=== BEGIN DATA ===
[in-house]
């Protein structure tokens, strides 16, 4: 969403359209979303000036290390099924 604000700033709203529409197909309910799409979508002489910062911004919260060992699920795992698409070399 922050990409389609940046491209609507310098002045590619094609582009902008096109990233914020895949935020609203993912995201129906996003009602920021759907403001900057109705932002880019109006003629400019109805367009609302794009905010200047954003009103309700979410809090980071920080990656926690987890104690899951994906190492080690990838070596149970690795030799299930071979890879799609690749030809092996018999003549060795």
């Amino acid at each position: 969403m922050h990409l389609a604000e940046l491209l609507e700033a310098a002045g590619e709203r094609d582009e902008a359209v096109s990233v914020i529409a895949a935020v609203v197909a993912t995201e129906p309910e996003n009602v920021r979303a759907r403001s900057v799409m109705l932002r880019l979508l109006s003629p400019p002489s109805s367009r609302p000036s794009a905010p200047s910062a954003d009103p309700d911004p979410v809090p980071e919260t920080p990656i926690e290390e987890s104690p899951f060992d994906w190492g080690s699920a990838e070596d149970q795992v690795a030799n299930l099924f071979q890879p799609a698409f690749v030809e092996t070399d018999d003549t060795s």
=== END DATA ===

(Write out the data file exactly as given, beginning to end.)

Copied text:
[in-house]
């Protein structure tokens, strides 16, 4: 969403359209979303000036290390099924 604000700033709203529409197909309910799409979508002489910062911004919260060992699920795992698409070399 922050990409389609940046491209609507310098002045590619094609582009902008096109990233914020895949935020609203993912995201129906996003009602920021759907403001900057109705932002880019109006003629400019109805367009609302794009905010200047954003009103309700979410809090980071920080990656926690987890104690899951994906190492080690990838070596149970690795030799299930071979890879799609690749030809092996018999003549060795």
């Amino acid at each position: 969403m922050h990409l389609a604000e940046l491209l609507e700033a310098a002045g590619e709203r094609d582009e902008a359209v096109s990233v914020i529409a895949a935020v609203v197909a993912t995201e129906p309910e996003n009602v920021r979303a759907r403001s900057v799409m109705l932002r880019l979508l109006s003629p400019p002489s109805s367009r609302p000036s794009a905010p200047s910062a954003d009103p309700d911004p979410v809090p980071e919260t920080p990656i926690e290390e987890s104690p899951f060992d994906w190492g080690s699920a990838e070596d149970q795992v690795a030799n299930l099924f071979q890879p799609a698409f690749v030809e092996t070399d018999d003549t060795s």